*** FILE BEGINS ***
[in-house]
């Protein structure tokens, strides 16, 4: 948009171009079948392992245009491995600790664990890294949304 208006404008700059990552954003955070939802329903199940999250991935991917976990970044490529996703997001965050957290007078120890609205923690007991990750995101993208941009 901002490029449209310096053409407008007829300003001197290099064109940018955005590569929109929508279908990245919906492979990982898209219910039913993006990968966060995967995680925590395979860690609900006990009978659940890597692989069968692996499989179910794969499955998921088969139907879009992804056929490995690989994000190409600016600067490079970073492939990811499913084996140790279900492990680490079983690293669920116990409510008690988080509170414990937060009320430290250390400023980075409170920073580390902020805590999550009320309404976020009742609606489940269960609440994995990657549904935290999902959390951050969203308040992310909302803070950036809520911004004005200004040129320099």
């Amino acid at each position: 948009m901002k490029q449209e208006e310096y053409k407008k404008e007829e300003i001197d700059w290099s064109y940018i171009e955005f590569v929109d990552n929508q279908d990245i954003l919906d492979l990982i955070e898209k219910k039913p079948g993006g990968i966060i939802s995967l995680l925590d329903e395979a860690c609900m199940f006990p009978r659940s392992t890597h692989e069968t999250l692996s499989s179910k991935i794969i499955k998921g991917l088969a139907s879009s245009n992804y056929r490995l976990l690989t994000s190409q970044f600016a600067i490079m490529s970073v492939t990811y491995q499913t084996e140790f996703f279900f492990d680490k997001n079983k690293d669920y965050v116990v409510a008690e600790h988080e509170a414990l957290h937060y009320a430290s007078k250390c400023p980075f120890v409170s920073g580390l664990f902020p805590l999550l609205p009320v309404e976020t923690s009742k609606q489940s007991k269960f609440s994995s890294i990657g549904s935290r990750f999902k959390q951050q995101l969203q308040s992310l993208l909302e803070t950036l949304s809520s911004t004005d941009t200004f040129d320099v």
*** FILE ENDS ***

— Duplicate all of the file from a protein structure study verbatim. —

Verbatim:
[in-house]
């Protein structure tokens, strides 16, 4: 948009171009079948392992245009491995600790664990890294949304 208006404008700059990552954003955070939802329903199940999250991935991917976990970044490529996703997001965050957290007078120890609205923690007991990750995101993208941009 901002490029449209310096053409407008007829300003001197290099064109940018955005590569929109929508279908990245919906492979990982898209219910039913993006990968966060995967995680925590395979860690609900006990009978659940890597692989069968692996499989179910794969499955998921088969139907879009992804056929490995690989994000190409600016600067490079970073492939990811499913084996140790279900492990680490079983690293669920116990409510008690988080509170414990937060009320430290250390400023980075409170920073580390902020805590999550009320309404976020009742609606489940269960609440994995990657549904935290999902959390951050969203308040992310909302803070950036809520911004004005200004040129320099």
């Amino acid at each position: 948009m901002k490029q449209e208006e310096y053409k407008k404008e007829e300003i001197d700059w290099s064109y940018i171009e955005f590569v929109d990552n929508q279908d990245i954003l919906d492979l990982i955070e898209k219910k039913p079948g993006g990968i966060i939802s995967l995680l925590d329903e395979a860690c609900m199940f006990p009978r659940s392992t890597h692989e069968t999250l692996s499989s179910k991935i794969i499955k998921g991917l088969a139907s879009s245009n992804y056929r490995l976990l690989t994000s190409q970044f600016a600067i490079m490529s970073v492939t990811y491995q499913t084996e140790f996703f279900f492990d680490k997001n079983k690293d669920y965050v116990v409510a008690e600790h988080e509170a414990l957290h937060y009320a430290s007078k250390c400023p980075f120890v409170s920073g580390l664990f902020p805590l999550l609205p009320v309404e976020t923690s009742k609606q489940s007991k269960f609440s994995s890294i990657g549904s935290r990750f999902k959390q951050q995101l969203q308040s992310l993208l909302e803070t950036l949304s809520s911004t004005d941009t200004f040129d320099v």